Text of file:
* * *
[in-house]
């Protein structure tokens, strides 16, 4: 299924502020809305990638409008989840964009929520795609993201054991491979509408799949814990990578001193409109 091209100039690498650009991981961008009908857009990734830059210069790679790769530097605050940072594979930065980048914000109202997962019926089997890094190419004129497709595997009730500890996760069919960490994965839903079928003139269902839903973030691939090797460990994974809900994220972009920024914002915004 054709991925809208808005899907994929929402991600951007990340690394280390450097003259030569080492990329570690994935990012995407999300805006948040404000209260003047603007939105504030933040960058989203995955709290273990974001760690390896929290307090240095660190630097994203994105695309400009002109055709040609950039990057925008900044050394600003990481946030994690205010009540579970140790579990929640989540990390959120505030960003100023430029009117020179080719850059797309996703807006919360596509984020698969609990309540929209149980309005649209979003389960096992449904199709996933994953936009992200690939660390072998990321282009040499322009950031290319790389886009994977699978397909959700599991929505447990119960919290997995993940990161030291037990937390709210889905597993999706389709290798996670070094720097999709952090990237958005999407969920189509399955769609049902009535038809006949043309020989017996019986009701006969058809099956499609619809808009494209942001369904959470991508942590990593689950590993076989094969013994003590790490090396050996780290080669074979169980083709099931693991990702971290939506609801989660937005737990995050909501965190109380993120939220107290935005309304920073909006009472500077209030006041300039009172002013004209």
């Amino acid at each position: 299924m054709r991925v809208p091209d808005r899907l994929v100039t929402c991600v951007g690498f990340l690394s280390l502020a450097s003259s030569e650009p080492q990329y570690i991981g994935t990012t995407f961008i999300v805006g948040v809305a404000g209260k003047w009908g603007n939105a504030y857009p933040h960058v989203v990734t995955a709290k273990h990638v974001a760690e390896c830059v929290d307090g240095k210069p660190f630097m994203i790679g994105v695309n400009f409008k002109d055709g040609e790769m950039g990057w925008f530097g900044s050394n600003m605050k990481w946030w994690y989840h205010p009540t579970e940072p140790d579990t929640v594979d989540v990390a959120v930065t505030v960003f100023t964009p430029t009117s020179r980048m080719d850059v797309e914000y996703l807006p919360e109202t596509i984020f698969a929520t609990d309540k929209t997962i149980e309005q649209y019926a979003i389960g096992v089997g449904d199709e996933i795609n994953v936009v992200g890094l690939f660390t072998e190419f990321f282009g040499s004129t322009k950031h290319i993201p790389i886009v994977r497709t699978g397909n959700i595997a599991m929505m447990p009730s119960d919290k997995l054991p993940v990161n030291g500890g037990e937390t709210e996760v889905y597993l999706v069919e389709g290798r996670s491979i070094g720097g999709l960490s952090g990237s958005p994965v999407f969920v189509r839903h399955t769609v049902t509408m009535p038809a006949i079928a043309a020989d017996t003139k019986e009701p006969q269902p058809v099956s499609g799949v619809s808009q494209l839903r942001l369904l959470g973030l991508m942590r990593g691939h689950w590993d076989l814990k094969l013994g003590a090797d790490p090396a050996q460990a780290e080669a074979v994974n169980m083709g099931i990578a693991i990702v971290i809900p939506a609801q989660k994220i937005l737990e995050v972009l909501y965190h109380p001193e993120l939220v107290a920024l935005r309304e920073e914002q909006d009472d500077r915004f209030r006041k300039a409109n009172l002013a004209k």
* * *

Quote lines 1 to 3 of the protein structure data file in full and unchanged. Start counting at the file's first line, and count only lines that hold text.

[in-house]
């Protein structure tokens, strides 16, 4: 299924502020809305990638409008989840964009929520795609993201054991491979509408799949814990990578001193409109 091209100039690498650009991981961008009908857009990734830059210069790679790769530097605050940072594979930065980048914000109202997962019926089997890094190419004129497709595997009730500890996760069919960490994965839903079928003139269902839903973030691939090797460990994974809900994220972009920024914002915004 054709991925809208808005899907994929929402991600951007990340690394280390450097003259030569080492990329570690994935990012995407999300805006948040404000209260003047603007939105504030933040960058989203995955709290273990974001760690390896929290307090240095660190630097994203994105695309400009002109055709040609950039990057925008900044050394600003990481946030994690205010009540579970140790579990929640989540990390959120505030960003100023430029009117020179080719850059797309996703807006919360596509984020698969609990309540929209149980309005649209979003389960096992449904199709996933994953936009992200690939660390072998990321282009040499322009950031290319790389886009994977699978397909959700599991929505447990119960919290997995993940990161030291037990937390709210889905597993999706389709290798996670070094720097999709952090990237958005999407969920189509399955769609049902009535038809006949043309020989017996019986009701006969058809099956499609619809808009494209942001369904959470991508942590990593689950590993076989094969013994003590790490090396050996780290080669074979169980083709099931693991990702971290939506609801989660937005737990995050909501965190109380993120939220107290935005309304920073909006009472500077209030006041300039009172002013004209």
């Amino acid at each position: 299924m054709r991925v809208p091209d808005r899907l994929v100039t929402c991600v951007g690498f990340l690394s280390l502020a450097s003259s030569e650009p080492q990329y570690i991981g994935t990012t995407f961008i999300v805006g948040v809305a404000g209260k003047w009908g603007n939105a504030y857009p933040h960058v989203v990734t995955a709290k273990h990638v974001a760690e390896c830059v929290d307090g240095k210069p660190f630097m994203i790679g994105v695309n400009f409008k002109d055709g040609e790769m950039g990057w925008f530097g900044s050394n600003m605050k990481w946030w994690y989840h205010p009540t579970e940072p140790d579990t929640v594979d989540v990390a959120v930065t505030v960003f100023t964009p430029t009117s020179r980048m080719d850059v797309e914000y996703l807006p919360e109202t596509i984020f698969a929520t609990d309540k929209t997962i149980e309005q649209y019926a979003i389960g096992v089997g449904d199709e996933i795609n994953v936009v992200g890094l690939f660390t072998e190419f990321f282009g040499s004129t322009k950031h290319i993201p790389i886009v994977r497709t699978g397909n959700i595997a599991m929505m447990p009730s119960d919290k997995l054991p993940v990161n030291g500890g037990e937390t709210e996760v889905y597993l999706v069919e389709g290798r996670s491979i070094g720097g999709l960490s952090g990237s958005p994965v999407f969920v189509r839903h399955t769609v049902t509408m009535p038809a006949i079928a043309a020989d017996t003139k019986e009701p006969q269902p058809v099956s499609g799949v619809s808009q494209l839903r942001l369904l959470g973030l991508m942590r990593g691939h689950w590993d076989l814990k094969l013994g003590a090797d790490p090396a050996q460990a780290e080669a074979v994974n169980m083709g099931i990578a693991i990702v971290i809900p939506a609801q989660k994220i937005l737990e995050v972009l909501y965190h109380p001193e993120l939220v107290a920024l935005r309304e920073e914002q909006d009472d500077r915004f209030r006041k300039a409109n009172l002013a004209k």